Kansas State University (KSU) research suggests that pigs fed supplemental levels of tribasic copper chloride (TBCC) had increased growth rates into the late finishing stage. The researchers found that adding supplemental copper to pig diets in the form of either TBCC or copper sulfate (CuSo4) improved growth in both the grower and early finishing periods.
Ultimately, copper-fed pigs weighed more and had higher hot carcass weights (HCW) compared to pigs fed a control diet that did not include copper. Pigs receiving the TBCC diet displayed the greatest overall advantage in the study, according to Kyle Coble, a KSU animal science graduate assistant, who conducted the research.
A total of 1,143 mixed-sex pigs were randomly allotted by pen to one of six dietary treatments in order to determine what effect the two copper sources would have on growth performance, carcass characteristics, pen cleanliness and overall economics.
Adding 250 ppm of copper derived from copper sulfate has been a routine practice in nursery pig diets for many years. It is believed that copper serves as an antimicrobial-like agent in the pig’s gut.
While added copper in nursery diets is common, previous research suggested that copper supplementation in late finishing may not provide growth advantages.
Because of the limited data available on the new TBCC source, the KSU researchers wanted to assess whether the product could offer improvements in finishing pig growth performance. Feeding diets high in byproduct ingredients, as well as supplemental copper, has been thought to increase manure buildup and pen washing time, so the researchers sought to gather data on this aspect as well. The study evaluated the effects of TBCC and copper sulfate on growth performance, carcass characteristics, pen wash time and economics of finishing pigs.
The study was conducted at a commercial research finishing site in southwest Minnesota. Pigs weighed 55.3 lb. when the 111-day study began. Prior to initiating the trial, pigs were fed on a common diet containing 186 ppm TBCC.
Pigs were housed in pens of 25-28 pigs/pen, with eight pens/treatment. The treatment diets included a corn-soybean meal-positive control diet, a high-byproduct diet with 30% distiller’s dried grains with solubles (DDGS) and 15% bakery meal (considered the negative control diet), or the negative control diet with 75 or 150 ppm copper from copper sulfate or TBCC. All diets contained 20 ppm of copper from copper sulfate in the premix, and were formulated on a standardized ileal digestible lysine basis at 0.05% below the estimated requirement during each phase. Treatment diets were fed in five phases. During the last phase, all diets contained 4.5 g/ton of ractopamine HCl (Paylean). Each treatment diet was sampled at the start and before the last day of each phase. Diets were analyzed for copper.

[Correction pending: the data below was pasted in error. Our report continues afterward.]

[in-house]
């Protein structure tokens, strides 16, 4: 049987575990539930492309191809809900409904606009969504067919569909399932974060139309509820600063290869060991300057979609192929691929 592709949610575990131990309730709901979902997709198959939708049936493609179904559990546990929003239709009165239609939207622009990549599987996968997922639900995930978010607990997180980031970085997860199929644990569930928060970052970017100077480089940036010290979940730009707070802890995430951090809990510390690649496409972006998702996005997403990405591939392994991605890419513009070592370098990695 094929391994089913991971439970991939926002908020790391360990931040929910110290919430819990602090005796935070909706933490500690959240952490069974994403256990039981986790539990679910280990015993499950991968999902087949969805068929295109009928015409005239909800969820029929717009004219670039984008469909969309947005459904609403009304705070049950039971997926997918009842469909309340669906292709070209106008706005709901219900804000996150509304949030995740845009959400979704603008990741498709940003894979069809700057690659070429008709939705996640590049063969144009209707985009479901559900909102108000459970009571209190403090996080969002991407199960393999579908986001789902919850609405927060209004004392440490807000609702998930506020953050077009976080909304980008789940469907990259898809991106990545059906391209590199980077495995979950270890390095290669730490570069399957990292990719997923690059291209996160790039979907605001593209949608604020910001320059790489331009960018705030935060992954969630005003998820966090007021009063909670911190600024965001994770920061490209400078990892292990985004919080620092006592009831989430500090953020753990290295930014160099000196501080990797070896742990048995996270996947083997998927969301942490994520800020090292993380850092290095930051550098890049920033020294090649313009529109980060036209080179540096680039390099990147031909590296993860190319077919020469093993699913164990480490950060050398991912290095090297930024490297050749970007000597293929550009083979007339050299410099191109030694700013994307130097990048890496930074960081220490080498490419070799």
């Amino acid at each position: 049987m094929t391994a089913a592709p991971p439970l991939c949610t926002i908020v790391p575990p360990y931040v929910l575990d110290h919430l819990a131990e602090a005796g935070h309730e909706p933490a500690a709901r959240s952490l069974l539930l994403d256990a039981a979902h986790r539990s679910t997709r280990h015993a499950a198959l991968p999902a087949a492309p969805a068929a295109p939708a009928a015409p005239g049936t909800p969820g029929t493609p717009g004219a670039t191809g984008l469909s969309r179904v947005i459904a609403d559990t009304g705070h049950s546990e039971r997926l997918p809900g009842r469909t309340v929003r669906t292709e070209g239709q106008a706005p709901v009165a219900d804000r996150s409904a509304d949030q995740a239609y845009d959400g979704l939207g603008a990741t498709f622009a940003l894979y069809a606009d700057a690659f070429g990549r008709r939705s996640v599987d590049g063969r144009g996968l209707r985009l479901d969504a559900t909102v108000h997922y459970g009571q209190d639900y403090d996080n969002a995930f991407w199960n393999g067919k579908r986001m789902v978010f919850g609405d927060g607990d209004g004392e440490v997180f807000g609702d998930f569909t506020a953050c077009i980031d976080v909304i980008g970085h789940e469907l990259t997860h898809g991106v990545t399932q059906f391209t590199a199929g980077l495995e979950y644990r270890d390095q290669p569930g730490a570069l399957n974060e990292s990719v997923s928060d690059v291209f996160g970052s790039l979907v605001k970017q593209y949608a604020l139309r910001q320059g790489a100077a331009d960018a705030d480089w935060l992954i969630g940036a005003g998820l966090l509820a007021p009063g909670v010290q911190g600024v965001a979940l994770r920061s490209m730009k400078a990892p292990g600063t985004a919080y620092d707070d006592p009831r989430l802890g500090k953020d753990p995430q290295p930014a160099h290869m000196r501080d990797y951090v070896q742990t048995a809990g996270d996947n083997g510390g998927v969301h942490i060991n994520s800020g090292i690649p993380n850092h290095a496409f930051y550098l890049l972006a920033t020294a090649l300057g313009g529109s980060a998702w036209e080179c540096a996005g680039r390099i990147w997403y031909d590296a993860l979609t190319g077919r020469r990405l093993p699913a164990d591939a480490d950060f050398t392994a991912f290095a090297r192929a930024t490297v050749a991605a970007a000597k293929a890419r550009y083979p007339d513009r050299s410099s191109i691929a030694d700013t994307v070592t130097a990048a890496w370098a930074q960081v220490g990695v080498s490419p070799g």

Pens of pigs were weighed and feed disappearance was recorded at days 27, 49, 71, 92 and 111. Pigs fed the positive control, corn-soybean meal or negative control, high-byproduct diet had similar average daily gain (ADG) overall; however, feed/gain was poorer for pigs fed the negative control. Adding copper to the diets increased ADG, average daily feed intake (ADFI) and final weight. Within copper sources, as TBCC inclusion in the diet increased from 0 to 150 ppm, ADFI increased from days 0 to 71, 71 to 111 and 0 to 111. As a result of this increased feed intake, ADG was also increased during these periods. Pigs fed increasing levels of copper sulfate had increased ADFI and ADG from days 0 to 71 and 0 to 111 (see graph).
Final live weight for pigs fed 150 ppm TBCC was 12.8 lb. heavier than the negative control diet, and those fed 150 ppm copper sulfate were 7.1 lb. heavier. Increased final weight combined with no differences in carcass yield for the copper-fed pigs led to an increase in HCW for pigs fed increasing levels of copper. Specifically, pigs fed 150 ppm TBCC had 7.7-lb. heavier carcasses, and pigs fed 75 ppm copper sulfate had 3.1-lb. heavier carcasses.
The researchers found no differences in manure texture among dietary treatments, which suggested that the consistency of manure was not affected when copper was added to the diet.
An economic analysis was calculated on both a constant days-on-feed or constant market-weight basis to determine the value of feeding copper in two separate scenarios. When the economic advantages were calculated on a constant number of days-on-feed basis, there were no differences in total feed cost, revenue or income over feed cost (IOFC) between sources of copper. As added copper increased, feed cost and revenue increased, as well as cost per pound of gain.
Coble reports that the greatest numerical response in IOFC for the individual copper sources was $1.50/pig for pigs fed 150 ppm TBCC and $0.82/pig for pigs fed 75 ppm copper sulfate. When the economics were calculated on a constant weight basis, the greatest numerical advantage for each copper source occurred at 150 ppm for TBCC ($1.35/pig) and at 75 ppm for copper sulfate ($0.26/pig), due to the decrease in feed and facility cost.